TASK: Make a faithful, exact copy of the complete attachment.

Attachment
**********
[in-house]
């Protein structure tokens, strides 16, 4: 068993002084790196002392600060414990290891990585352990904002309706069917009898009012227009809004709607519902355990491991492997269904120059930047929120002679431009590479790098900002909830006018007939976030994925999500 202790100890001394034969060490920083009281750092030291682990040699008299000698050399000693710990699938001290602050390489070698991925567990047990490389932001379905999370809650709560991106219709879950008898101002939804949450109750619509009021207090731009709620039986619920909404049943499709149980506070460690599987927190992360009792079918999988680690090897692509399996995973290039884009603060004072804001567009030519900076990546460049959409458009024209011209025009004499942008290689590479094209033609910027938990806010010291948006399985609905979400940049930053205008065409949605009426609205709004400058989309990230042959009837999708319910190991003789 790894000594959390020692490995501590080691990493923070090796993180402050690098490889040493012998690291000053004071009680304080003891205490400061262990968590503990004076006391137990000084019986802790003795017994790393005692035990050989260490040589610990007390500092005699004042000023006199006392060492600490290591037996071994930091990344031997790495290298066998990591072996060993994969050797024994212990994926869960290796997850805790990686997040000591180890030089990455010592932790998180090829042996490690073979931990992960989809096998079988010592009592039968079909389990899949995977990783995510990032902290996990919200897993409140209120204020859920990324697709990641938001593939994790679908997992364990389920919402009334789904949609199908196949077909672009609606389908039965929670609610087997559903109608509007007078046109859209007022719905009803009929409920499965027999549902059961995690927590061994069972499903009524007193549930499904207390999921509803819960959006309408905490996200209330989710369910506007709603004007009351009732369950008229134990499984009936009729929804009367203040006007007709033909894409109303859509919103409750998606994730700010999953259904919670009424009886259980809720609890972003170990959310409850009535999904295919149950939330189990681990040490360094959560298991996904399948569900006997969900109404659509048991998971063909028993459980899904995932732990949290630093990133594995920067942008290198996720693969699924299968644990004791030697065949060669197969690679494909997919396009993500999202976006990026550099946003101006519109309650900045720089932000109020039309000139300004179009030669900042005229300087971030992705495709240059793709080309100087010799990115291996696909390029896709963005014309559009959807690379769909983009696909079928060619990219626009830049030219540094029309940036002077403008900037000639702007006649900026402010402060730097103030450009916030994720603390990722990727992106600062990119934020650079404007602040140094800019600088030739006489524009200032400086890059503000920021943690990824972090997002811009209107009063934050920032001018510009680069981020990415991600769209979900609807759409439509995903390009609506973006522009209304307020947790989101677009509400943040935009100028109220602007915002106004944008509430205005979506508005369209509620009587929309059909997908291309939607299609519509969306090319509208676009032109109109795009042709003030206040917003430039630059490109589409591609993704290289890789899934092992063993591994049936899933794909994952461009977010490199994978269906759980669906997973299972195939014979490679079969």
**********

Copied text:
[in-house]
């Protein structure tokens, strides 16, 4: 068993002084790196002392600060414990290891990585352990904002309706069917009898009012227009809004709607519902355990491991492997269904120059930047929120002679431009590479790098900002909830006018007939976030994925999500 202790100890001394034969060490920083009281750092030291682990040699008299000698050399000693710990699938001290602050390489070698991925567990047990490389932001379905999370809650709560991106219709879950008898101002939804949450109750619509009021207090731009709620039986619920909404049943499709149980506070460690599987927190992360009792079918999988680690090897692509399996995973290039884009603060004072804001567009030519900076990546460049959409458009024209011209025009004499942008290689590479094209033609910027938990806010010291948006399985609905979400940049930053205008065409949605009426609205709004400058989309990230042959009837999708319910190991003789 790894000594959390020692490995501590080691990493923070090796993180402050690098490889040493012998690291000053004071009680304080003891205490400061262990968590503990004076006391137990000084019986802790003795017994790393005692035990050989260490040589610990007390500092005699004042000023006199006392060492600490290591037996071994930091990344031997790495290298066998990591072996060993994969050797024994212990994926869960290796997850805790990686997040000591180890030089990455010592932790998180090829042996490690073979931990992960989809096998079988010592009592039968079909389990899949995977990783995510990032902290996990919200897993409140209120204020859920990324697709990641938001593939994790679908997992364990389920919402009334789904949609199908196949077909672009609606389908039965929670609610087997559903109608509007007078046109859209007022719905009803009929409920499965027999549902059961995690927590061994069972499903009524007193549930499904207390999921509803819960959006309408905490996200209330989710369910506007709603004007009351009732369950008229134990499984009936009729929804009367203040006007007709033909894409109303859509919103409750998606994730700010999953259904919670009424009886259980809720609890972003170990959310409850009535999904295919149950939330189990681990040490360094959560298991996904399948569900006997969900109404659509048991998971063909028993459980899904995932732990949290630093990133594995920067942008290198996720693969699924299968644990004791030697065949060669197969690679494909997919396009993500999202976006990026550099946003101006519109309650900045720089932000109020039309000139300004179009030669900042005229300087971030992705495709240059793709080309100087010799990115291996696909390029896709963005014309559009959807690379769909983009696909079928060619990219626009830049030219540094029309940036002077403008900037000639702007006649900026402010402060730097103030450009916030994720603390990722990727992106600062990119934020650079404007602040140094800019600088030739006489524009200032400086890059503000920021943690990824972090997002811009209107009063934050920032001018510009680069981020990415991600769209979900609807759409439509995903390009609506973006522009209304307020947790989101677009509400943040935009100028109220602007915002106004944008509430205005979506508005369209509620009587929309059909997908291309939607299609519509969306090319509208676009032109109109795009042709003030206040917003430039630059490109589409591609993704290289890789899934092992063993591994049936899933794909994952461009977010490199994978269906759980669906997973299972195939014979490679079969």